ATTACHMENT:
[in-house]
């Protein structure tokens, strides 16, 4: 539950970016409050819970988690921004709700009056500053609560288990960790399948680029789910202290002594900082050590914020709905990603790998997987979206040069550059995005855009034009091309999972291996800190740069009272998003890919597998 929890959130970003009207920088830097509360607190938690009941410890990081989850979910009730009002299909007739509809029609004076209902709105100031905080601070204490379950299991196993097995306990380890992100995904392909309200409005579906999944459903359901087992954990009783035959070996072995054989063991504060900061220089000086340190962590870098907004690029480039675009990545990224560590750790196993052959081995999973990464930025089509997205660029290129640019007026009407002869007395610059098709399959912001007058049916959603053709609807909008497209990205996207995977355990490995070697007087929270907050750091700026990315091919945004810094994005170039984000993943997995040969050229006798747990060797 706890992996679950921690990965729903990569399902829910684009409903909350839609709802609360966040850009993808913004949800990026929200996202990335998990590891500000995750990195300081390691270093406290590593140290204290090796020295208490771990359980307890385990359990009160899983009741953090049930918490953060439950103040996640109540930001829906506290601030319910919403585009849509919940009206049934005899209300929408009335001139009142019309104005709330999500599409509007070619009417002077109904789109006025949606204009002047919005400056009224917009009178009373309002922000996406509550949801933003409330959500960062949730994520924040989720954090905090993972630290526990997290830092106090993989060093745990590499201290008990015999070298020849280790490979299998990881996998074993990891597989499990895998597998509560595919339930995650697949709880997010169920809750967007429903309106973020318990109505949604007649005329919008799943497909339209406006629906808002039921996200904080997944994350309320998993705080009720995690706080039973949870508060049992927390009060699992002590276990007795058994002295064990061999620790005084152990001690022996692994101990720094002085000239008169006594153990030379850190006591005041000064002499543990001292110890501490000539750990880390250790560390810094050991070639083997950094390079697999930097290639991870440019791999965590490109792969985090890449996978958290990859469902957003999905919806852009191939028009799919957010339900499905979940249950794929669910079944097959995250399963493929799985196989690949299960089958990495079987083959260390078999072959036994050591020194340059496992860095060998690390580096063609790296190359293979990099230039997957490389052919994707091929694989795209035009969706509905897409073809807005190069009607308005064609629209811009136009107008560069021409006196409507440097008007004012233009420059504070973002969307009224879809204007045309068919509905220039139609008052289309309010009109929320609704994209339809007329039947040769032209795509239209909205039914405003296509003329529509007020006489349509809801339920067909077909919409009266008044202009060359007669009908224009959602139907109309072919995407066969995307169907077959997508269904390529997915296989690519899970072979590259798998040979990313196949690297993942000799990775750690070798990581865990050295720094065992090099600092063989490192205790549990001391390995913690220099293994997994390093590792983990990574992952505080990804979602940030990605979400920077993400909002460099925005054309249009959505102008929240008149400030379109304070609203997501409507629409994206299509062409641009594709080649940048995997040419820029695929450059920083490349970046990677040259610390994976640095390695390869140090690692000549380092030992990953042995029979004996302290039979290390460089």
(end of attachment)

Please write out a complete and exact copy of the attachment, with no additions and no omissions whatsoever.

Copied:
[in-house]
């Protein structure tokens, strides 16, 4: 539950970016409050819970988690921004709700009056500053609560288990960790399948680029789910202290002594900082050590914020709905990603790998997987979206040069550059995005855009034009091309999972291996800190740069009272998003890919597998 929890959130970003009207920088830097509360607190938690009941410890990081989850979910009730009002299909007739509809029609004076209902709105100031905080601070204490379950299991196993097995306990380890992100995904392909309200409005579906999944459903359901087992954990009783035959070996072995054989063991504060900061220089000086340190962590870098907004690029480039675009990545990224560590750790196993052959081995999973990464930025089509997205660029290129640019007026009407002869007395610059098709399959912001007058049916959603053709609807909008497209990205996207995977355990490995070697007087929270907050750091700026990315091919945004810094994005170039984000993943997995040969050229006798747990060797 706890992996679950921690990965729903990569399902829910684009409903909350839609709802609360966040850009993808913004949800990026929200996202990335998990590891500000995750990195300081390691270093406290590593140290204290090796020295208490771990359980307890385990359990009160899983009741953090049930918490953060439950103040996640109540930001829906506290601030319910919403585009849509919940009206049934005899209300929408009335001139009142019309104005709330999500599409509007070619009417002077109904789109006025949606204009002047919005400056009224917009009178009373309002922000996406509550949801933003409330959500960062949730994520924040989720954090905090993972630290526990997290830092106090993989060093745990590499201290008990015999070298020849280790490979299998990881996998074993990891597989499990895998597998509560595919339930995650697949709880997010169920809750967007429903309106973020318990109505949604007649005329919008799943497909339209406006629906808002039921996200904080997944994350309320998993705080009720995690706080039973949870508060049992927390009060699992002590276990007795058994002295064990061999620790005084152990001690022996692994101990720094002085000239008169006594153990030379850190006591005041000064002499543990001292110890501490000539750990880390250790560390810094050991070639083997950094390079697999930097290639991870440019791999965590490109792969985090890449996978958290990859469902957003999905919806852009191939028009799919957010339900499905979940249950794929669910079944097959995250399963493929799985196989690949299960089958990495079987083959260390078999072959036994050591020194340059496992860095060998690390580096063609790296190359293979990099230039997957490389052919994707091929694989795209035009969706509905897409073809807005190069009607308005064609629209811009136009107008560069021409006196409507440097008007004012233009420059504070973002969307009224879809204007045309068919509905220039139609008052289309309010009109929320609704994209339809007329039947040769032209795509239209909205039914405003296509003329529509007020006489349509809801339920067909077909919409009266008044202009060359007669009908224009959602139907109309072919995407066969995307169907077959997508269904390529997915296989690519899970072979590259798998040979990313196949690297993942000799990775750690070798990581865990050295720094065992090099600092063989490192205790549990001391390995913690220099293994997994390093590792983990990574992952505080990804979602940030990605979400920077993400909002460099925005054309249009959505102008929240008149400030379109304070609203997501409507629409994206299509062409641009594709080649940048995997040419820029695929450059920083490349970046990677040259610390994976640095390695390869140090690692000549380092030992990953042995029979004996302290039979290390460089």